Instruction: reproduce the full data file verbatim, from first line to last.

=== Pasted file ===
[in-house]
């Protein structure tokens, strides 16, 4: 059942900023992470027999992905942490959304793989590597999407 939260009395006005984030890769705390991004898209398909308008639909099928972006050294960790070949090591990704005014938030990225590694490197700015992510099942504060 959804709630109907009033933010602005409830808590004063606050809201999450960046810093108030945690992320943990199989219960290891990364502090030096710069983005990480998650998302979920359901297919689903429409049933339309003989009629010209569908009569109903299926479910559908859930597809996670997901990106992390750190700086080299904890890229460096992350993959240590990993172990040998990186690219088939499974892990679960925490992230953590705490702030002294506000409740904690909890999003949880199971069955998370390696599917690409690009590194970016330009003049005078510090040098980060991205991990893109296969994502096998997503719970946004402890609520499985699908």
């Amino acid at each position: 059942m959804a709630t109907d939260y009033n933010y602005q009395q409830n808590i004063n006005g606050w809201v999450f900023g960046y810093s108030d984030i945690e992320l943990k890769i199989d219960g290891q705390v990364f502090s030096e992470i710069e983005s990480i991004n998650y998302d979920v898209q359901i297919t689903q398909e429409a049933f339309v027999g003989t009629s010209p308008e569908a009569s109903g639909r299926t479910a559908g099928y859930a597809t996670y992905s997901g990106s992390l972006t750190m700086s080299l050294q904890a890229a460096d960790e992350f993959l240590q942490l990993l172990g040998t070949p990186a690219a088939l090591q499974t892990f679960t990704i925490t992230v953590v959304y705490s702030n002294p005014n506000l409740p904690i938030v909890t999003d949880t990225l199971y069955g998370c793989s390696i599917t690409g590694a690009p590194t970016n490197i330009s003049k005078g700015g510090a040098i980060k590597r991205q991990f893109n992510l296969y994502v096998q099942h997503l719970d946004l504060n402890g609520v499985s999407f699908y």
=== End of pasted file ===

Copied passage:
[in-house]
């Protein structure tokens, strides 16, 4: 059942900023992470027999992905942490959304793989590597999407 939260009395006005984030890769705390991004898209398909308008639909099928972006050294960790070949090591990704005014938030990225590694490197700015992510099942504060 959804709630109907009033933010602005409830808590004063606050809201999450960046810093108030945690992320943990199989219960290891990364502090030096710069983005990480998650998302979920359901297919689903429409049933339309003989009629010209569908009569109903299926479910559908859930597809996670997901990106992390750190700086080299904890890229460096992350993959240590990993172990040998990186690219088939499974892990679960925490992230953590705490702030002294506000409740904690909890999003949880199971069955998370390696599917690409690009590194970016330009003049005078510090040098980060991205991990893109296969994502096998997503719970946004402890609520499985699908």
């Amino acid at each position: 059942m959804a709630t109907d939260y009033n933010y602005q009395q409830n808590i004063n006005g606050w809201v999450f900023g960046y810093s108030d984030i945690e992320l943990k890769i199989d219960g290891q705390v990364f502090s030096e992470i710069e983005s990480i991004n998650y998302d979920v898209q359901i297919t689903q398909e429409a049933f339309v027999g003989t009629s010209p308008e569908a009569s109903g639909r299926t479910a559908g099928y859930a597809t996670y992905s997901g990106s992390l972006t750190m700086s080299l050294q904890a890229a460096d960790e992350f993959l240590q942490l990993l172990g040998t070949p990186a690219a088939l090591q499974t892990f679960t990704i925490t992230v953590v959304y705490s702030n002294p005014n506000l409740p904690i938030v909890t999003d949880t990225l199971y069955g998370c793989s390696i599917t690409g590694a690009p590194t970016n490197i330009s003049k005078g700015g510090a040098i980060k590597r991205q991990f893109n992510l296969y994502v096998q099942h997503l719970d946004l504060n402890g609520v499985s999407f699908y």